No. 18 Ohio St. 60, Delaware St. 44

BY foxsports • December 22, 2009

Thad Matta even apologized to the fans.

So sluggish was the pace of play in his 18th-ranked Buckeyes' 60-44 victory Saturday over deliberate Delaware State that he said it was difficult for anybody to watch it.

``No question, I apologize,'' the Ohio State coach said. ``I'm an impatient person and that was difficult for me. We were pressing and trapping, trying anything we could to push the tempo.''

Delaware State trailed for almost all the game but refused to hurry its shots, suffering five shot-clock violations. Neither team averaged even a shot a minute - and the Buckeyes tried hard to get out and run.

Matta walked into his postgame news conference, smiled and said, ``Everybody, wake up.''

William Buford scored 18 points and carried the load in the second half to lead the Buckeyes (9-2), who slowly pulled away. David Lighty added 12 points and Dallas Lauderdale had 11. Ohio State (9-2) shot 60 percent from the field, making 12 of 16 shots from the field (75 percent) in the second half.

Buford also had six assists, three rebounds and two blocked shots. He said he was simply trying to do his part with the Buckeyes still missing the injured Evan Turner.

``We feel anybody can score points at any point of the game,'' Buford said. ``We all can score.''

Frisco Sandidge had 13 points for the Hornets (4-5), who lost their fourth in a row.

``The only chance we probably had to beat this team was probably not to show up,'' coach Greg Jackson said. ``We were outmanned, out-talented across the board. To even be in the ball game is a tribute to this team.

``The only plan we had was to limit their possessions and keep them out of transition, and I thought for the most part our kids did that. We don't have the talent that they have.''

It was as close to a stall game as you'll find during the era of the shot clock. Ohio State was held to a season-low in points despite coming in 10th nationally (84.7 per game).

``To hold them to 60 points is obviously a success for us,'' Jackson said. ``We had a plan to come in and shorten the game and keep them on the defensive end as much as possible. The only chance we had was to limit possessions and take them out of areas that they like to operate.''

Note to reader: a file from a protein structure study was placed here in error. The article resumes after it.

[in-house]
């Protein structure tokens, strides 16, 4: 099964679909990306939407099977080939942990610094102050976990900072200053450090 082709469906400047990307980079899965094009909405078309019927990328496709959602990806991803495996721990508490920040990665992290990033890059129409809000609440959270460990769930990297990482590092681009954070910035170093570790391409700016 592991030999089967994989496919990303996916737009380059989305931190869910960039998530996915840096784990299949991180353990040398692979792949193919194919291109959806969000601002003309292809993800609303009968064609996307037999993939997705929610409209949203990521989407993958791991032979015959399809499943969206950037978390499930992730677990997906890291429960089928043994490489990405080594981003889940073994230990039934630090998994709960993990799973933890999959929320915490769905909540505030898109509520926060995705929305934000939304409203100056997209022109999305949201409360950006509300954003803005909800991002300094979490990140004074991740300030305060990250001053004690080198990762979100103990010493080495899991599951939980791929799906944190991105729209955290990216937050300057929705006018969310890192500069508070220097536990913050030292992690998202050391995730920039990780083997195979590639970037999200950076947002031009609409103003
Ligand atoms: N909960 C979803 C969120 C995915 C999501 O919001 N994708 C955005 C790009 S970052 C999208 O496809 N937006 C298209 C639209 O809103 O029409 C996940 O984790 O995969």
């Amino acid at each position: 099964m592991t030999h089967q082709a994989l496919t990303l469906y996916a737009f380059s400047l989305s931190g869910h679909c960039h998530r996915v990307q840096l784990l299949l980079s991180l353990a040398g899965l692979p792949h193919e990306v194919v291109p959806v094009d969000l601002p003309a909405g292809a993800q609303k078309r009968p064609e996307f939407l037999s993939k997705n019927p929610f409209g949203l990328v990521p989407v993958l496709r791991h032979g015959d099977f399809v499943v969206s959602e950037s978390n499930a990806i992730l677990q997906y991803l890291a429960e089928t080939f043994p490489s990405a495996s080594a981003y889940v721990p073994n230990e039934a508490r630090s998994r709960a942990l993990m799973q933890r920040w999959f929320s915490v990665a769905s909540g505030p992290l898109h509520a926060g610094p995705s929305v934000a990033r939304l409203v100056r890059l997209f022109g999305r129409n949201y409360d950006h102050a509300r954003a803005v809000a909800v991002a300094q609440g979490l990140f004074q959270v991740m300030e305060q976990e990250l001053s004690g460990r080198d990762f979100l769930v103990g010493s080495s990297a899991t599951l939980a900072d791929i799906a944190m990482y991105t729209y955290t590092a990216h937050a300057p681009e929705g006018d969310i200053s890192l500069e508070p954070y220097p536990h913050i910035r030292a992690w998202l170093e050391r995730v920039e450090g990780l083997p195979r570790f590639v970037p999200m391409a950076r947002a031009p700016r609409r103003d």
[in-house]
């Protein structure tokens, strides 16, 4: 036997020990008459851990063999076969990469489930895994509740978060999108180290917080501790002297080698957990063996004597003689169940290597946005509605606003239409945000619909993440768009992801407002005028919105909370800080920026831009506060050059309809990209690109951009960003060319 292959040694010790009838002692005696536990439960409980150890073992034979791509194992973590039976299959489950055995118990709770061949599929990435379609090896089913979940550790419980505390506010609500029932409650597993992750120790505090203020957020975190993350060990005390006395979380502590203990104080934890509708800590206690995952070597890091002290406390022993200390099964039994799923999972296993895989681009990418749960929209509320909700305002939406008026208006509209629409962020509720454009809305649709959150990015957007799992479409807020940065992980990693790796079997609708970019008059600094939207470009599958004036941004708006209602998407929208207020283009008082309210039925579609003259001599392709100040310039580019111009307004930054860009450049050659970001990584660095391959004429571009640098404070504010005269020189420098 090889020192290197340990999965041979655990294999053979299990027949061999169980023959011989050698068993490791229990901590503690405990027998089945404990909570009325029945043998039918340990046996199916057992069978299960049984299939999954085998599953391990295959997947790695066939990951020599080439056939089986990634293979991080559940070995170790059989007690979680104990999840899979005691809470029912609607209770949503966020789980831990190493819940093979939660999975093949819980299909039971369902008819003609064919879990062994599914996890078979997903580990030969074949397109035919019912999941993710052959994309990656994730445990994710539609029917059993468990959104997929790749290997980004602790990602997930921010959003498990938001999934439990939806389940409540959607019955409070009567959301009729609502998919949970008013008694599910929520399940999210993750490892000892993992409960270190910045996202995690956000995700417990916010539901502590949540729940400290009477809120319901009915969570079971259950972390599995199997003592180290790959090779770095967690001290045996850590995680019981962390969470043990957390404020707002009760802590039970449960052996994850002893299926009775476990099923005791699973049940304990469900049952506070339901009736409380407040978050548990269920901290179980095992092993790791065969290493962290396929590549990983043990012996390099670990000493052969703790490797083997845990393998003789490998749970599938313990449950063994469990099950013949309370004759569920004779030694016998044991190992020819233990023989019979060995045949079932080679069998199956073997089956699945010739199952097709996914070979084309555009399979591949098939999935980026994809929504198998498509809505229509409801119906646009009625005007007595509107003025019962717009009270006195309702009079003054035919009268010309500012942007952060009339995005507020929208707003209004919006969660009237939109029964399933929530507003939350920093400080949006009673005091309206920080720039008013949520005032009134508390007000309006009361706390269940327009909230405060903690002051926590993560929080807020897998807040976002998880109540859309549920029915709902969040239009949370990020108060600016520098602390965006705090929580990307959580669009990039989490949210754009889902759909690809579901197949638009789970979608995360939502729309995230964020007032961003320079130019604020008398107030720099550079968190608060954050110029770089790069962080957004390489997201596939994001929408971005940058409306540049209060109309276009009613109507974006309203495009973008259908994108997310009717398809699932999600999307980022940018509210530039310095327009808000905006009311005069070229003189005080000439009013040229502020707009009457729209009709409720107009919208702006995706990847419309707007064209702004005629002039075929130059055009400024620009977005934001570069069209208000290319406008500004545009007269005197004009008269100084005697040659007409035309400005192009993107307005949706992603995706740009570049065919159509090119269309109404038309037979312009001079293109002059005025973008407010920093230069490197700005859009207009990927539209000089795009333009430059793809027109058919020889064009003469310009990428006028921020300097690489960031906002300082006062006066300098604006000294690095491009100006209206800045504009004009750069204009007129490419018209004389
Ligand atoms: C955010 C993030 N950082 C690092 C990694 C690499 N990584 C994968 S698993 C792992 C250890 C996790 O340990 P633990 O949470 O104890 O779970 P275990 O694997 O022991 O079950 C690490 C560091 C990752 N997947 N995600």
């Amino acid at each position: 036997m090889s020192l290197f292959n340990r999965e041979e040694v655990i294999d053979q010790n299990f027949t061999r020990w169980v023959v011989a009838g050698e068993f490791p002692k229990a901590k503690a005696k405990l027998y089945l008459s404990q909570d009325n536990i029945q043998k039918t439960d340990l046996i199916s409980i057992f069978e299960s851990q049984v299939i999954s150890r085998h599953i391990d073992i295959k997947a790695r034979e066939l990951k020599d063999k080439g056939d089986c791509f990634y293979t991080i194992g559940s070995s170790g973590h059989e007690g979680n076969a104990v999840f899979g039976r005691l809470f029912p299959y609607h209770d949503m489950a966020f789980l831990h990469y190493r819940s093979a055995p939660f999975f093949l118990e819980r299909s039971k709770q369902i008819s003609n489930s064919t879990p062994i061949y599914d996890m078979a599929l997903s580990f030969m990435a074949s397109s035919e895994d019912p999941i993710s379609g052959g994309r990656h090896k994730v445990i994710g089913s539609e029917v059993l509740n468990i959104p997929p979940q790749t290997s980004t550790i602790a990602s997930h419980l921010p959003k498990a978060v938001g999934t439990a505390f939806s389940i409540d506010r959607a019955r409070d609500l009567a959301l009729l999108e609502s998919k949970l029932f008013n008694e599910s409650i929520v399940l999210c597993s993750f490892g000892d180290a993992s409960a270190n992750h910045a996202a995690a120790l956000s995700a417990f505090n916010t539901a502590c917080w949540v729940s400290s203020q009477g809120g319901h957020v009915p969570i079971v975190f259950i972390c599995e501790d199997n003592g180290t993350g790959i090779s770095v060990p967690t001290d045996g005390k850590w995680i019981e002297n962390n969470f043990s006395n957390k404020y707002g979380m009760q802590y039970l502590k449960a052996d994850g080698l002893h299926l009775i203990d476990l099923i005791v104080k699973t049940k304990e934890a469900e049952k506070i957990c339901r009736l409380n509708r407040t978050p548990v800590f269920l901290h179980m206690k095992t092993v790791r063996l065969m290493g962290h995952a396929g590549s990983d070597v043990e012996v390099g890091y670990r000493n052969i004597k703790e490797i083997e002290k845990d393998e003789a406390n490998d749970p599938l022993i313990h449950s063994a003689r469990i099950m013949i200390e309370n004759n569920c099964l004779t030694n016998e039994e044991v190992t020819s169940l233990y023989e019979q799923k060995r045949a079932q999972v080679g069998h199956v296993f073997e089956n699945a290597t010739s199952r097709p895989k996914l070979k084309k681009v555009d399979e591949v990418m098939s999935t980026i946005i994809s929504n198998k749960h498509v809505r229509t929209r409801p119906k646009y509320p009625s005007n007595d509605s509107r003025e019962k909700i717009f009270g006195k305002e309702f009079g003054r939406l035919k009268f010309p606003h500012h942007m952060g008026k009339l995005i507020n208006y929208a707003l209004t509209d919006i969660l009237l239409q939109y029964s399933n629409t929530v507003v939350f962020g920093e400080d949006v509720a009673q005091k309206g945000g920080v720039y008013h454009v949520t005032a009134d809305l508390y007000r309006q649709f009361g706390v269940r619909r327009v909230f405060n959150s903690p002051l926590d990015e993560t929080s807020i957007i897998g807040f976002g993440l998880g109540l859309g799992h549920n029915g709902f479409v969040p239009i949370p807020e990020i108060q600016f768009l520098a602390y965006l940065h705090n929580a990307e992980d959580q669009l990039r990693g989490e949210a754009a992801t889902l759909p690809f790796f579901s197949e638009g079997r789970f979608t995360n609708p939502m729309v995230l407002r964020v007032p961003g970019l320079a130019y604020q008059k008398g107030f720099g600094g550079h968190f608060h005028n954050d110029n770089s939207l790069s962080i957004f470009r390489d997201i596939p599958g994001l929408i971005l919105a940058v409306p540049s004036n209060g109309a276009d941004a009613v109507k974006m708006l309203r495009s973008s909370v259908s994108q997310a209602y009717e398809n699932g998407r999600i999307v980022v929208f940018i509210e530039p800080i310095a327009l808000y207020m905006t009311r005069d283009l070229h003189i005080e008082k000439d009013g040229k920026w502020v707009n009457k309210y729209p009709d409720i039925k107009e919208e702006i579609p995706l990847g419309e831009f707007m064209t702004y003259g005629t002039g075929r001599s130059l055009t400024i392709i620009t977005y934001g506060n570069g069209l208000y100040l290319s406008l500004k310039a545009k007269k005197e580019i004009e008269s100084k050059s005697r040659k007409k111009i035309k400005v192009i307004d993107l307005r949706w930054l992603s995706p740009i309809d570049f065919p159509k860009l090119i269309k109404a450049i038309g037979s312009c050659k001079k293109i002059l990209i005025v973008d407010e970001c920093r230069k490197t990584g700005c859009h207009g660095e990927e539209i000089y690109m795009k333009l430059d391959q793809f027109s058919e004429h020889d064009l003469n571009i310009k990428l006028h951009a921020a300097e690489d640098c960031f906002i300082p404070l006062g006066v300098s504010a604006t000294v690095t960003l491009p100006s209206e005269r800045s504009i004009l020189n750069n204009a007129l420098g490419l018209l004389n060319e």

Lauderdale's dunk off an assist from Lighty gave the Buckeyes their first double-digit lead at 32-21 with 16:42 left. They maintained it for the next 10 minutes before Buford scored seven points in a row and then came up with a loose ball, feeding Jon Diebler for a 3-pointer from the left corner that pushed the lead to 50-36 with 5:16 remaining.

``Certain teams in the country, you get a 10-point lead and that's like a 25-point lead,'' Matta said, crediting the Hornets for stubbornly sticking with their plan.

The Buckeyes stretched the lead to 17 on Buford's jumper, Lighty's driving layup and two foul shots by P.J. Hill. Delaware State never got closer than 14 points again.

``It was real tough,'' Lighty said. ``We wanted to get up and down (the court).''

Even with the Buckeyes securely on top, the Hornets continued to kill off time and wait for someone to get open.

``That was one of the most unique basketball games I've ever seen in my time in coaching,'' Matta said. ``That was a tough game to be a player, or a coach.''

The Buckeyes are still finding their way without Turner, their leader in scoring (18.5), rebounds (11.4) and assists (6). He broke two bones in his lower back on Dec. 5 and is hoping to be back by Jan. 9 at Minnesota, although doctors first predicted he wouldn't return until early February.

There was a glacial pace in the opening half as well with the Hornets patiently running their picking, passing game and waiting to shoot until late in the clock.

The Buckeyes tried to pick up the pace but had eight turnovers.

Jeremie Simmons sparked Ohio State, coming off the bench to get seven points with three steals and two assists. It was his back-to-back 3-pointers which turned a 7-5 Delaware State lead into a 11-7 advantage for the Buckeyes. They never trailed again.

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